The Other McCain

"One should either write ruthlessly what one believes to be the truth, or else shut up." — Arthur Koestler

Keynesianism and the Economics of Envy

Posted on | April 1, 2011 | 9 Comments

We today find two Keynesian economists excoriating the Republican Party as an engine of organized greed, responsible for the suffering of the downtrodden at the expense of the evil rich.

Paul Krugman accuses the GOP of embracing the policy prescriptions of Herbert Hoover’s Secretary of the Treasury, Andrew Mellon. And while Krugman notes that the story of Mellon demanding “liquidation” may be apocryphal, he neglects to mention that Hoover did not, in fact, follow Mellon’s advice.

Joseph Stiglitz bemoans the growing wealth of the “top 1%” and declares: “Lax enforcement of anti-trust laws, especially during Republican administrations, has been a godsend to the top 1 percent.”

These are the stories that Keynesians tell themselves to justify the continuation of Keynesian policy.

Obama’s first two years in office — the massive “stimulus” expenditures, the takeovers of GM and Chrysler, the passage of ObamaCare, the Fed buying Treasury debt, the mortgage “adjustment” programs, etc. — were a grand experiment in Keynesian interventionism, and a grand failure, even by the Keynesians’ own standards.

Having forgotten the lessons of 1970s, the Keynesians wish us to ignore the growing evidence that Keynesian interventions have once again steered the U.S. economy toward  “stagflation,” a phenomenon that refutes the whole basis of Keynesian theory of economic policy as orchestrating a delicate balance between inflation and unemployment.

(Professor Glenn Reynolds notes that Gallup surveys show unemployment rising, while official government statistics show unemployment declining. This anomaly need not be explained as a conspiratorial Obama administration cover-up: Never attribute to malice that which can be explained by incompetence.)

Given the evidence that Keynesianism does not work as policy, the question we ought to ask, I think, is what psychological need is served by these theories.

And the answer to that question, I think, is that Keynesianism permits eminent intellectuals to posture as advocates of the interests of the poor, whose suffering — real or alleged — is attributed to (non-Keynesian) policies that serve the interests of the rich.

To explain Keynesianism this way requires us to examine the socio-economic position occupied by such men as Krugman and Stiglitz.

Both men are at the very zenith of their professions, winners of the Nobel Prize in economics. Stiglitz is a professor at Columbia University (where the average full professor was paid $162,500 in 2008), the former chief economist of the World Bank and former chairman of the Council of Economic Advisors during the Clinton administration. Krugman is, of course, a columnist for the New York Times in addition to being a professor at Princeton University (where the average full professor was paid $172,200 in 2008).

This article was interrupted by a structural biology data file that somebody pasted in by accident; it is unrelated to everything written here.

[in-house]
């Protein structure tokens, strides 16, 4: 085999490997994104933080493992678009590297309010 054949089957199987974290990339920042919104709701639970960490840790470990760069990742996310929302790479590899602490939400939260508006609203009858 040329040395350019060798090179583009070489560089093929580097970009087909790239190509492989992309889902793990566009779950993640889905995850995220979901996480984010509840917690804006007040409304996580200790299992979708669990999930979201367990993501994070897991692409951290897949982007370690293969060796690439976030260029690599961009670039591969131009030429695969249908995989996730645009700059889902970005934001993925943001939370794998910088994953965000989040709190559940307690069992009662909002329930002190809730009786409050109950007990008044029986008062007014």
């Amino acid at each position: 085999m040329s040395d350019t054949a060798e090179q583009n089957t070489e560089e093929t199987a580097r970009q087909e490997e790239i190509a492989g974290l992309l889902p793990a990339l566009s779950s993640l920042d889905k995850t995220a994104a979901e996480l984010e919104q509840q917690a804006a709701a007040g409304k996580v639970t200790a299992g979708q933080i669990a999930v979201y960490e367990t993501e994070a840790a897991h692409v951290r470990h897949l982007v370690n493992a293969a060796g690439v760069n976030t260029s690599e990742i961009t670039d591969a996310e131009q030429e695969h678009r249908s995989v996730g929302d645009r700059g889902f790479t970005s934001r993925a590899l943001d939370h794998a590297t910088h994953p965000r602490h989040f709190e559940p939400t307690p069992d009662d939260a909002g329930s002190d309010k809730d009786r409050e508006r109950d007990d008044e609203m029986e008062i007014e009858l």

Given their numerous opportunities for earning additional income — via lectures and consultancies, etc. — it is safe to assume that both Stiglitz and Krugman are in that “top 2 percent” on whom Barack Obama promised to raise taxes. But they do not, however, consider themselves among the “ultra-rich” of greedy corporate capitalists whose increasing wealth is the object of their economic animus.

What Stiglitz and Krugman actually resent, we might suppose, is that even with their own handsome six-figure incomes, they are not keeping pace with the investment bankers and corporate CEOs who have continued to make out like bandits despite the Obama ascendancy. No matter how eminent they are in their chosen professions as intellectual economists, Stiglitz and Krugman aren’t eligible for the kind of multimillion-dollar annual bonuses paid out to Wall Street executives, nor can they reap the windfall payoffs received by the securities speculators who orchestrate buyouts and takeovers and such.

It is those “rich” whose wealth appears so problematic to Stiglitz and Krugman. These are the corporate greedheads whom the Keynesians scapegoat as symbolic of the wrongfulness of Republican economic policy, without for a minute pausing to explain (a) why Democratic policies have failed to halt this allegedly harmful plunder, or (b) how the middle-class or the poor are harmed by the wealth of “the rich.”

Espousing a philosophy that offers a rationale for the redistribution of wealth — or at least an excuse to impose punitive taxes on “the rich” — permits the Stiglitzes and Krugmans of the world an opportunity to mask their own envy as compassion for the downtrodden toiling masses, without ever descending from their ivory towers of academic privilege.

As an expression of their own psychological needs, Keynesianism is perfect. As policy, however, it fails every time it is tried.

UPDATE: Vox Day explains basic supply-and-demand to Professor Krugman (via Memeorandum),


Comments are closed.